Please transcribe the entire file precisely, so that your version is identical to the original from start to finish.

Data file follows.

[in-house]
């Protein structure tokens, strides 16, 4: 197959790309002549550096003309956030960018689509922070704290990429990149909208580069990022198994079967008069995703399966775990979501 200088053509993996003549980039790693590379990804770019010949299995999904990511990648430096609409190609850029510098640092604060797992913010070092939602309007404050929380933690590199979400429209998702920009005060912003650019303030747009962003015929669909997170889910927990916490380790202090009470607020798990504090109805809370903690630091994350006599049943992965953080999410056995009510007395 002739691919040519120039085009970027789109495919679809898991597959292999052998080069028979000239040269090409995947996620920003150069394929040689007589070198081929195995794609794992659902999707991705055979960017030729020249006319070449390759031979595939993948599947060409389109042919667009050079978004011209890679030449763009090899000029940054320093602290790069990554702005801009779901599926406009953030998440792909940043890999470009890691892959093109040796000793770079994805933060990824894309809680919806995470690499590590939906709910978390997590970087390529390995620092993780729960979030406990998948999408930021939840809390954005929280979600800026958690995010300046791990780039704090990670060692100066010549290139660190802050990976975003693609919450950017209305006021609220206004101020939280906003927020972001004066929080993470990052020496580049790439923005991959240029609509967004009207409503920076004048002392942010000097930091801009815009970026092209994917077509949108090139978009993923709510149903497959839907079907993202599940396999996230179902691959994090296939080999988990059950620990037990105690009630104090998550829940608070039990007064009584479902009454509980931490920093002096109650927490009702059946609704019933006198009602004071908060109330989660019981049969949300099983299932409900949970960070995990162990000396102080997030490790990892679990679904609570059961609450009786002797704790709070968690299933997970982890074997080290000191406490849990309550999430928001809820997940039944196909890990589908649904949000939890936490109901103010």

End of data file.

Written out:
[in-house]
């Protein structure tokens, strides 16, 4: 197959790309002549550096003309956030960018689509922070704290990429990149909208580069990022198994079967008069995703399966775990979501 200088053509993996003549980039790693590379990804770019010949299995999904990511990648430096609409190609850029510098640092604060797992913010070092939602309007404050929380933690590199979400429209998702920009005060912003650019303030747009962003015929669909997170889910927990916490380790202090009470607020798990504090109805809370903690630091994350006599049943992965953080999410056995009510007395 002739691919040519120039085009970027789109495919679809898991597959292999052998080069028979000239040269090409995947996620920003150069394929040689007589070198081929195995794609794992659902999707991705055979960017030729020249006319070449390759031979595939993948599947060409389109042919667009050079978004011209890679030449763009090899000029940054320093602290790069990554702005801009779901599926406009953030998440792909940043890999470009890691892959093109040796000793770079994805933060990824894309809680919806995470690499590590939906709910978390997590970087390529390995620092993780729960979030406990998948999408930021939840809390954005929280979600800026958690995010300046791990780039704090990670060692100066010549290139660190802050990976975003693609919450950017209305006021609220206004101020939280906003927020972001004066929080993470990052020496580049790439923005991959240029609509967004009207409503920076004048002392942010000097930091801009815009970026092209994917077509949108090139978009993923709510149903497959839907079907993202599940396999996230179902691959994090296939080999988990059950620990037990105690009630104090998550829940608070039990007064009584479902009454509980931490920093002096109650927490009702059946609704019933006198009602004071908060109330989660019981049969949300099983299932409900949970960070995990162990000396102080997030490790990892679990679904609570059961609450009786002797704790709070968690299933997970982890074997080290000191406490849990309550999430928001809820997940039944196909890990589908649904949000939890936490109901103010």